This would be true of actual airline pilots as well, if they have no recent tailwheel experience.  It also introduces another wrinkle: does "study level" relate to similarity to real life operation of that same aircraft?  If so, operating even a default airliner in MSFS is more "study level" than the best rendition of a taildragger, since taildragger physics are apparently impossible to simulate (I've never seen any dev in any sim platform do it even close to correctly, to include the vaunted A2A birds).

In the end, what @Fiorentoni said on page one rings true: this term does convey a useful and mostly agreed upon meaning, even if it's hard to verbalize.  It's like the old quote about a certain type of visual art that I can't name without my post certainly getting censored: "I may not be able to define it, but I know it when I see it.". 😉

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Andrew Crowley

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7 minutes ago, wiler said:

A rated addon, for example. 

Ok, so you just now invented a new term, "A rated addon". So next time someone asks something about a new addon, we will just say, its an "A rated addon" , which I doubt anyone outside this thread would know what it means. Where if we say "study level" pretty much everyone know what to expect because the term has been with us for so many years. Doesnt really matter if its a game or whatever, the term is well established so its an easy way to know that an addon is deep without any further explanation..

To change this term to "A rated addon" will take years of reindoctrination of all of us and has to reach that consencus that most of us will accept it. I higly doubt a random person on avsim really can do that:p

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24 minutes ago, wiler said:

My honest take is I dont think the term is appropriate use for a game.  My stance has always been , wanna 'study' then go learn to fly real airplanes and stop pretending. I can tell you there is no substitute for learning in real life. The pressure of really having to do it is quite different then a game while having a brew at home.  No matter how many systems are closely emulated in any addon the feel and feedback of flight cant be replicated in a home sim. Do I love simming, sure but its just a game and nothing here is study level. I would give these so called 'study level' products a rating system (A,B,C,D) and give criteria of what it is able to emulate and how well it does it.  Like fenix and pmdg I would say A rated addon, for example.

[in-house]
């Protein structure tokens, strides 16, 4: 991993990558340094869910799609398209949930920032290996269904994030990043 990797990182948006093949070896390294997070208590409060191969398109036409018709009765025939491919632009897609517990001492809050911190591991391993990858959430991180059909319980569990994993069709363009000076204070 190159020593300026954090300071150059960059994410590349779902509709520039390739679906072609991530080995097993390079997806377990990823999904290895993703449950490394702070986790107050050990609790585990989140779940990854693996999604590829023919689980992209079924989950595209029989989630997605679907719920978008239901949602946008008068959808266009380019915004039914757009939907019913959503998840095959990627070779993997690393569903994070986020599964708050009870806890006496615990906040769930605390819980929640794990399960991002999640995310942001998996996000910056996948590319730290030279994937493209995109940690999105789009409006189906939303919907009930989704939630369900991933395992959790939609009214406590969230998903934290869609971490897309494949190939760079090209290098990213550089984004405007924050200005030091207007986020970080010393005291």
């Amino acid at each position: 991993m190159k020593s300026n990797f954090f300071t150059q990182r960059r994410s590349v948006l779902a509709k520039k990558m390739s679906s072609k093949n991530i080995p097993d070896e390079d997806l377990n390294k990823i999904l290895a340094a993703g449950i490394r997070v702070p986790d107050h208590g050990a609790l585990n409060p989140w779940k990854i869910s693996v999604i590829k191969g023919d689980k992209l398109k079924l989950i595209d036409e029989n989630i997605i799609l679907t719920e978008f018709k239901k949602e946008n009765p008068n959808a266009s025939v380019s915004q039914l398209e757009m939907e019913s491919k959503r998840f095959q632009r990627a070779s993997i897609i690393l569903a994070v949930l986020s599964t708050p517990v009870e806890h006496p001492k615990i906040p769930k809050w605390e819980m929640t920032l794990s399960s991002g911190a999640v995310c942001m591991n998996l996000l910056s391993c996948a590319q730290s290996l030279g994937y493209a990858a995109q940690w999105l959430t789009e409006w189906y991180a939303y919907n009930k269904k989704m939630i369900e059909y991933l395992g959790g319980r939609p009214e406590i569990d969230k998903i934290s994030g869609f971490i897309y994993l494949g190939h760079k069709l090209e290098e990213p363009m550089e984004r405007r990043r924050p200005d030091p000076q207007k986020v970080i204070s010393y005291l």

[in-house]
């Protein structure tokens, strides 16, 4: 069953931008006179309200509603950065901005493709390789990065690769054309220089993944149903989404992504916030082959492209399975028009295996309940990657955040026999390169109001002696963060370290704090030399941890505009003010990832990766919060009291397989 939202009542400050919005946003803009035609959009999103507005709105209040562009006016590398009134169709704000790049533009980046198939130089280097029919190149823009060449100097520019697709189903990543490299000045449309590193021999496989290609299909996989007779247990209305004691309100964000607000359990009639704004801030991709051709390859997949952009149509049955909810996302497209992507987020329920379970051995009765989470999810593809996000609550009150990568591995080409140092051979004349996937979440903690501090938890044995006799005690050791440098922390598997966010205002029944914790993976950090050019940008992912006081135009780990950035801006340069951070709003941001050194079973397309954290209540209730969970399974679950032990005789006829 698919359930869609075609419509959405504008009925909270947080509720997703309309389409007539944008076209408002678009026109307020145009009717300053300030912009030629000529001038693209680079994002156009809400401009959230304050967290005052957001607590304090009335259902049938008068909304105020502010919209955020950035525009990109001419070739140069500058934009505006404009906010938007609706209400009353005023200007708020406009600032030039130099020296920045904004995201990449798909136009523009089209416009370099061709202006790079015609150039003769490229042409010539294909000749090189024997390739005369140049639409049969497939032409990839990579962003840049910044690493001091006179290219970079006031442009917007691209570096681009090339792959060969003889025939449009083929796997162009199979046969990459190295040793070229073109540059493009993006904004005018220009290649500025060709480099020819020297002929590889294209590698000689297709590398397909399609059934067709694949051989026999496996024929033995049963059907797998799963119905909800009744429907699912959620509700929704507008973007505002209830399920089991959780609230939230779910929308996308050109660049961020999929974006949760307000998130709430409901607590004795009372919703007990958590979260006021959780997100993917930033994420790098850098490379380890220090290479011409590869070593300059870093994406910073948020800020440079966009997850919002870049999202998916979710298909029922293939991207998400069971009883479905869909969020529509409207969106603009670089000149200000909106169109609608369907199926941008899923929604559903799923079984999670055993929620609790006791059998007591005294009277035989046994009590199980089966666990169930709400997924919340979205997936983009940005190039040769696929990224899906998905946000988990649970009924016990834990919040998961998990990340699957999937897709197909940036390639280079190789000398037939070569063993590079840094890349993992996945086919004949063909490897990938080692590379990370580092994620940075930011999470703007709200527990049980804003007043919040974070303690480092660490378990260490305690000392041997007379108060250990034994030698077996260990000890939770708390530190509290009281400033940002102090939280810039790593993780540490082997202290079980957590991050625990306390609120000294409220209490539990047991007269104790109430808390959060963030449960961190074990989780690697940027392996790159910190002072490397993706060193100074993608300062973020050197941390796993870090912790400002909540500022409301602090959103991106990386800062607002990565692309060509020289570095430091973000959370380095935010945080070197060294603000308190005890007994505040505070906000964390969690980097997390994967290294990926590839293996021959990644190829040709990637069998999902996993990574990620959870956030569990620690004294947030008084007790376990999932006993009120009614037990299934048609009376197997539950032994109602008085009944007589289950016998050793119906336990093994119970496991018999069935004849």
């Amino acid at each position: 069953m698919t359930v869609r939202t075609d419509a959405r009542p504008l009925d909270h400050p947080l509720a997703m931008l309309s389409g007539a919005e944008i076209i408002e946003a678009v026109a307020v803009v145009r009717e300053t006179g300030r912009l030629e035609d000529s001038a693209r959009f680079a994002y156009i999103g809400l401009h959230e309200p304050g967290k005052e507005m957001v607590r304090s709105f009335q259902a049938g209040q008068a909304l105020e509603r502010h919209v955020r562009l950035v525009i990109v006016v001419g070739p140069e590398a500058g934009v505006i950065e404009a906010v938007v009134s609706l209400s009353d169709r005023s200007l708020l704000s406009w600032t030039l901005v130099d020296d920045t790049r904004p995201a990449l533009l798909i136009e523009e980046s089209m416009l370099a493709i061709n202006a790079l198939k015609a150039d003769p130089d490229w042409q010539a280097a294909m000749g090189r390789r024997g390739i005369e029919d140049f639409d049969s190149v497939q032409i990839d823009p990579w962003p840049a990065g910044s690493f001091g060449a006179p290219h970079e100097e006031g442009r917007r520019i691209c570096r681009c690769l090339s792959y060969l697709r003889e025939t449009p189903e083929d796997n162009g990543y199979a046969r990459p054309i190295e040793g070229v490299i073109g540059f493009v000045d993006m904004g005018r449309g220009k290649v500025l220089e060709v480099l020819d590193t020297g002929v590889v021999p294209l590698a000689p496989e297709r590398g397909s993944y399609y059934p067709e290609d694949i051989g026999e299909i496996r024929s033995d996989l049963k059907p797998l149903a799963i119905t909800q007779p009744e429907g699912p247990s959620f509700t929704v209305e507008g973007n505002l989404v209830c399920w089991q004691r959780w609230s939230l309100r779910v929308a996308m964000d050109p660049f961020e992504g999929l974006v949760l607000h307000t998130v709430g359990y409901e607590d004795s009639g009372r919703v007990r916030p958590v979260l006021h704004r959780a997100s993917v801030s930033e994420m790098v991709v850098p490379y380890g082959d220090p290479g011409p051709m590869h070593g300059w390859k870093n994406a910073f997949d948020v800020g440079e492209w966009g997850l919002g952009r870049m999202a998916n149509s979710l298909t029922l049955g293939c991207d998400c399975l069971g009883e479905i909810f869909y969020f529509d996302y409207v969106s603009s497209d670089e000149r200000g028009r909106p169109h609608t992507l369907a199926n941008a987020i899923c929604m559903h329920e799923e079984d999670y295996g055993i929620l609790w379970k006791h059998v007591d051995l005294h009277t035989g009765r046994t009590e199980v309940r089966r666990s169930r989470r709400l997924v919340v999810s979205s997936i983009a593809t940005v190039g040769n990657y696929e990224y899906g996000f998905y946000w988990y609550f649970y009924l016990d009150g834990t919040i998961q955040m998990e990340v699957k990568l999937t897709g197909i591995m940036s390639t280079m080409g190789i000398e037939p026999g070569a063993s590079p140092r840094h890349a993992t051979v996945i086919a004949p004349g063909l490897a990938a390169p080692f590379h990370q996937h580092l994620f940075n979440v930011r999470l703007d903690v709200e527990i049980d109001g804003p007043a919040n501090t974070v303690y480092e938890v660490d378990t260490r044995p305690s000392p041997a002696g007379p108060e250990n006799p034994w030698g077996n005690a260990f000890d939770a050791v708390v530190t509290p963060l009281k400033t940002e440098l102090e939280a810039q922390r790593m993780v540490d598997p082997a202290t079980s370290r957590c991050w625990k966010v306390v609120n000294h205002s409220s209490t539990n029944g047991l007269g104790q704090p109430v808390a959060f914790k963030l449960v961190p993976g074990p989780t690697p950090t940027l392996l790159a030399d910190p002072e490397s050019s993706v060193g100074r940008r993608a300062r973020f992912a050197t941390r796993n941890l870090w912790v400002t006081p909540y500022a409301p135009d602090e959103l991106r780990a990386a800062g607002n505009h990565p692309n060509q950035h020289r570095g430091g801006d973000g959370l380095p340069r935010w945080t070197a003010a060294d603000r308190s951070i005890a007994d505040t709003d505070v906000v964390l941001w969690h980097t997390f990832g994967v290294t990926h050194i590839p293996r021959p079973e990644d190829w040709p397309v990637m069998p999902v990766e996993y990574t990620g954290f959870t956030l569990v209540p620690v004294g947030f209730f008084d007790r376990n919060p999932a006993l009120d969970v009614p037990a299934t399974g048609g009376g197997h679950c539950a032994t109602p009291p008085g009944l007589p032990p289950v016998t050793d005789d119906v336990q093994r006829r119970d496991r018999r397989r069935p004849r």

MSFS is useful training aid if used wisely. Anything that can contribute to safety, learning, or proficiency is actually a good thing . I strongly disagree with expression "stop pretending". In fact, I ask my students (who use MSFS) to pretend that they fly real airplane, follow real world procedures, checklists, power setting scan for traffic and so on. After all one can pretend arm chair flying and this is also contribute to study. So you guys can play with words anyway you want, but "study level" is literally anything that can contribute to real world flying!

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flight sim addict, airplane owner, CFI

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What is it?  It’s the most overused and inflated phrase in Flight Sim history.   Even the most basic plane can inspire and capture a flight enthusiast imagination.  

Edited by kingm56
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Matt King

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17 minutes ago, Stearmandriver said:

This would be true of actual airline pilots as well, if they have no recent tailwheel experience.  It also introduces another wrinkle: does "study level" relate to similarity to real life operation of that same aircraft?  If so, operating even a default airliner in MSFS is more "study level" than the best rendition of a taildragger, since taildragger physics are apparently impossible to simulate (I've never seen any dev in any sim platform do it even close to correctly, to include the vaunted A2A birds).